So, this is creepy.
JPMorgan Chase & Co., which has racked up more than $36 billion in legal bills since the financial crisis, is rolling out a program to identify rogue employees before they go astray, according to Sally Dewar, head of regulatory affairs for Europe, who’s overseeing the effort. Dozens of inputs, including whether workers skip compliance classes, violate personal trading rules or breach market-risk limits, will be fed into the software.
It appears that Jamie and his team are so dead-set on not finding another London Whale beached on their shores that they're going the full Philip K. Dick. JPM is essentially building an algorithmic system that will sift through emails, transcripts of phone calls, and even chats to suss out the behavioral tendencies of its own employees.
For now, the bank is only testing the algorithm out on traders, but will reportedly be rolling out across other divisions as it gains confidence that it is getting a solid read on whether or not it is getting a clear read on the secret plans for mischeif just forming in the minds of Jamie's minions.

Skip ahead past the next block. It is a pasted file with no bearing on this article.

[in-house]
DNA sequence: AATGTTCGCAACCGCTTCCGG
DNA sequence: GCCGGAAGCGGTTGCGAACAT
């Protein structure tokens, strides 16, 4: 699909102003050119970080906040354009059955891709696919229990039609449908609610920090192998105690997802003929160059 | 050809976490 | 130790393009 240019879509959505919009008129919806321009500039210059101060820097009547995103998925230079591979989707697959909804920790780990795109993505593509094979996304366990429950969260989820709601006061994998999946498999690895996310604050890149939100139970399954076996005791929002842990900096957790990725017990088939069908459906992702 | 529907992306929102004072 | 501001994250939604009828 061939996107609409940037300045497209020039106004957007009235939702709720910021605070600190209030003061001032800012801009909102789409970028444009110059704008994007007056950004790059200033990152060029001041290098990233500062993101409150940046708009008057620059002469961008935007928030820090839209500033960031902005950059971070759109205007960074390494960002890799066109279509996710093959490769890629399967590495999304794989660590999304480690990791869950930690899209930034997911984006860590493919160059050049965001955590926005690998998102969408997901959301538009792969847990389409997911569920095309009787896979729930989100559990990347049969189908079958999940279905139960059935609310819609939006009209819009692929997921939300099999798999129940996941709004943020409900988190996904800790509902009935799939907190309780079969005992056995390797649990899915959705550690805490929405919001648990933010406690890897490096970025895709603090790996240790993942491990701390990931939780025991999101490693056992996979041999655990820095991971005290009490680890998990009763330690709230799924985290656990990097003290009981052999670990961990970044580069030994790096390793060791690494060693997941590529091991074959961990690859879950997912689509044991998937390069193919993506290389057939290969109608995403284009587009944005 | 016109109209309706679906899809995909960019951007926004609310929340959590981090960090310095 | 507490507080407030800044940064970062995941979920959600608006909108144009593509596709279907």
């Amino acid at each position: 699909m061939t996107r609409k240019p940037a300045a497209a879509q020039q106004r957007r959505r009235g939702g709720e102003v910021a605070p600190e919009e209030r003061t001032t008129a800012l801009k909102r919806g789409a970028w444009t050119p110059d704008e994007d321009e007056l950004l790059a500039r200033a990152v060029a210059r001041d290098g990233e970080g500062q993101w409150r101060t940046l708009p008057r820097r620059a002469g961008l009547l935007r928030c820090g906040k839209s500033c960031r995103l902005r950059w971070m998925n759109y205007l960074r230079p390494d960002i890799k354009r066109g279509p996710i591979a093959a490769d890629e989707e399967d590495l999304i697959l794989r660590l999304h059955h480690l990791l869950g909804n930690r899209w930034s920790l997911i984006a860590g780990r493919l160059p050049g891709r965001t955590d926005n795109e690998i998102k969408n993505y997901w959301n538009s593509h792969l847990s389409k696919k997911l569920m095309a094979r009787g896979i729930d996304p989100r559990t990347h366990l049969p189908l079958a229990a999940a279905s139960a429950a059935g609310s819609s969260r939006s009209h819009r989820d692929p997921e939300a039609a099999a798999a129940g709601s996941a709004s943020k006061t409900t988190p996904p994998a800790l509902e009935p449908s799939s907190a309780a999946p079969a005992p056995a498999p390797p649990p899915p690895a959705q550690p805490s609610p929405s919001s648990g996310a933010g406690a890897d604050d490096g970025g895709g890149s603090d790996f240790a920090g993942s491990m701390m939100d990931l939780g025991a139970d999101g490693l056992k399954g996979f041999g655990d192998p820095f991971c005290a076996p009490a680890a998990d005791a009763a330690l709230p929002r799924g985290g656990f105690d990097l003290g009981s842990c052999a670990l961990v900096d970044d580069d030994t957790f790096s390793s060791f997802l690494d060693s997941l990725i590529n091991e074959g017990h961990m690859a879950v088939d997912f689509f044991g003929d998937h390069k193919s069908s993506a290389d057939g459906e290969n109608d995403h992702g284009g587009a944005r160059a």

Another nugget of interest in the story is that JPM is not the first Wall Street giant to use this piece of sci-(non)fi paranoia against its own people.
One expert voice quoted in the piece is a Tim Estes, CEO at something called Digital Reasoning Systems Inc., which apparently does something very similar to JPM's behavioral prediction algorithm and has a pretty sweet little client roster.
“We’re taking technology that was built for counter-terrorism and using it against human language, because that’s where intentions are shown,” said Estes, whose company counts Goldman Sachs Group Inc. and Credit Suisse Group AG as clients and investors, but not JPMorgan. “If you want to be proactive, you have to get people before they act.”
Kind of makes you wonder what Lazard could have uncovered if it had this ability to detect naughty thoughts and career choices from inside its own office.